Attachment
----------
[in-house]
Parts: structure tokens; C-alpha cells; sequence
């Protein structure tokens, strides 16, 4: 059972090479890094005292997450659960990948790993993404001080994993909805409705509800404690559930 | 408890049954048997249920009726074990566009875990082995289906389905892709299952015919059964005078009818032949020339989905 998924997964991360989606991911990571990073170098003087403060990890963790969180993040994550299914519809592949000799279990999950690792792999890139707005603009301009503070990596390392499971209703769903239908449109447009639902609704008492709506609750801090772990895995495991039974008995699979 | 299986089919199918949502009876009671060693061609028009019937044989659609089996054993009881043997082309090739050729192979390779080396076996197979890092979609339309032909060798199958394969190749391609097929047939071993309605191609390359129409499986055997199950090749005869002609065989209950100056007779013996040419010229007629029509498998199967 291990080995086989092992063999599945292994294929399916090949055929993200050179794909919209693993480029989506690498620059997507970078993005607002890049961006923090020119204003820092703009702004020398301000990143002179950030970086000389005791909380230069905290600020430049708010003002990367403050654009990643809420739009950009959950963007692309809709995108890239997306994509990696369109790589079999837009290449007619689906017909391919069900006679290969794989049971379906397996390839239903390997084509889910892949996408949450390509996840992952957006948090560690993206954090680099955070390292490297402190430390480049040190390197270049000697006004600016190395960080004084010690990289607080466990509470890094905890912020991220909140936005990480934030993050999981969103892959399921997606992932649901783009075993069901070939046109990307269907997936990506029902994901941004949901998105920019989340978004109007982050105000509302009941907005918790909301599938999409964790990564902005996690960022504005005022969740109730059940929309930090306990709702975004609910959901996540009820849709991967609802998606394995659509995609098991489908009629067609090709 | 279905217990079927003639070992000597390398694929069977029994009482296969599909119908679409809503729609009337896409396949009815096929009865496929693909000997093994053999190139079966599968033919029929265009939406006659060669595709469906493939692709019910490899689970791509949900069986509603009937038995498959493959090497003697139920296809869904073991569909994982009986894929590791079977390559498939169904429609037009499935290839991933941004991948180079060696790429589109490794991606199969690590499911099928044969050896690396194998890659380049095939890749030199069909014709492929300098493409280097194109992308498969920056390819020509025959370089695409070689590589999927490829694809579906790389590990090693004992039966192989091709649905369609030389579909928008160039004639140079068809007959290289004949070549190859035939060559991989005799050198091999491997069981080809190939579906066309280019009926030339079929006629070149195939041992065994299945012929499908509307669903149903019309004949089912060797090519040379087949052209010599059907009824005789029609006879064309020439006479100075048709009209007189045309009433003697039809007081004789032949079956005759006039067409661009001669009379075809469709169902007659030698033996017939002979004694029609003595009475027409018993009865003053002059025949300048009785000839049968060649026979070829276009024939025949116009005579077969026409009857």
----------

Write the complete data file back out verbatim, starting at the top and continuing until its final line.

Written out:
[in-house]
Parts: structure tokens; C-alpha cells; sequence
């Protein structure tokens, strides 16, 4: 059972090479890094005292997450659960990948790993993404001080994993909805409705509800404690559930 | 408890049954048997249920009726074990566009875990082995289906389905892709299952015919059964005078009818032949020339989905 998924997964991360989606991911990571990073170098003087403060990890963790969180993040994550299914519809592949000799279990999950690792792999890139707005603009301009503070990596390392499971209703769903239908449109447009639902609704008492709506609750801090772990895995495991039974008995699979 | 299986089919199918949502009876009671060693061609028009019937044989659609089996054993009881043997082309090739050729192979390779080396076996197979890092979609339309032909060798199958394969190749391609097929047939071993309605191609390359129409499986055997199950090749005869002609065989209950100056007779013996040419010229007629029509498998199967 291990080995086989092992063999599945292994294929399916090949055929993200050179794909919209693993480029989506690498620059997507970078993005607002890049961006923090020119204003820092703009702004020398301000990143002179950030970086000389005791909380230069905290600020430049708010003002990367403050654009990643809420739009950009959950963007692309809709995108890239997306994509990696369109790589079999837009290449007619689906017909391919069900006679290969794989049971379906397996390839239903390997084509889910892949996408949450390509996840992952957006948090560690993206954090680099955070390292490297402190430390480049040190390197270049000697006004600016190395960080004084010690990289607080466990509470890094905890912020991220909140936005990480934030993050999981969103892959399921997606992932649901783009075993069901070939046109990307269907997936990506029902994901941004949901998105920019989340978004109007982050105000509302009941907005918790909301599938999409964790990564902005996690960022504005005022969740109730059940929309930090306990709702975004609910959901996540009820849709991967609802998606394995659509995609098991489908009629067609090709 | 279905217990079927003639070992000597390398694929069977029994009482296969599909119908679409809503729609009337896409396949009815096929009865496929693909000997093994053999190139079966599968033919029929265009939406006659060669595709469906493939692709019910490899689970791509949900069986509603009937038995498959493959090497003697139920296809869904073991569909994982009986894929590791079977390559498939169904429609037009499935290839991933941004991948180079060696790429589109490794991606199969690590499911099928044969050896690396194998890659380049095939890749030199069909014709492929300098493409280097194109992308498969920056390819020509025959370089695409070689590589999927490829694809579906790389590990090693004992039966192989091709649905369609030389579909928008160039004639140079068809007959290289004949070549190859035939060559991989005799050198091999491997069981080809190939579906066309280019009926030339079929006629070149195939041992065994299945012929499908509307669903149903019309004949089912060797090519040379087949052209010599059907009824005789029609006879064309020439006479100075048709009209007189045309009433003697039809007081004789032949079956005759006039067409661009001669009379075809469709169902007659030698033996017939002979004694029609003595009475027409018993009865003053002059025949300048009785000839049968060649026979070829276009024939025949116009005579077969026409009857």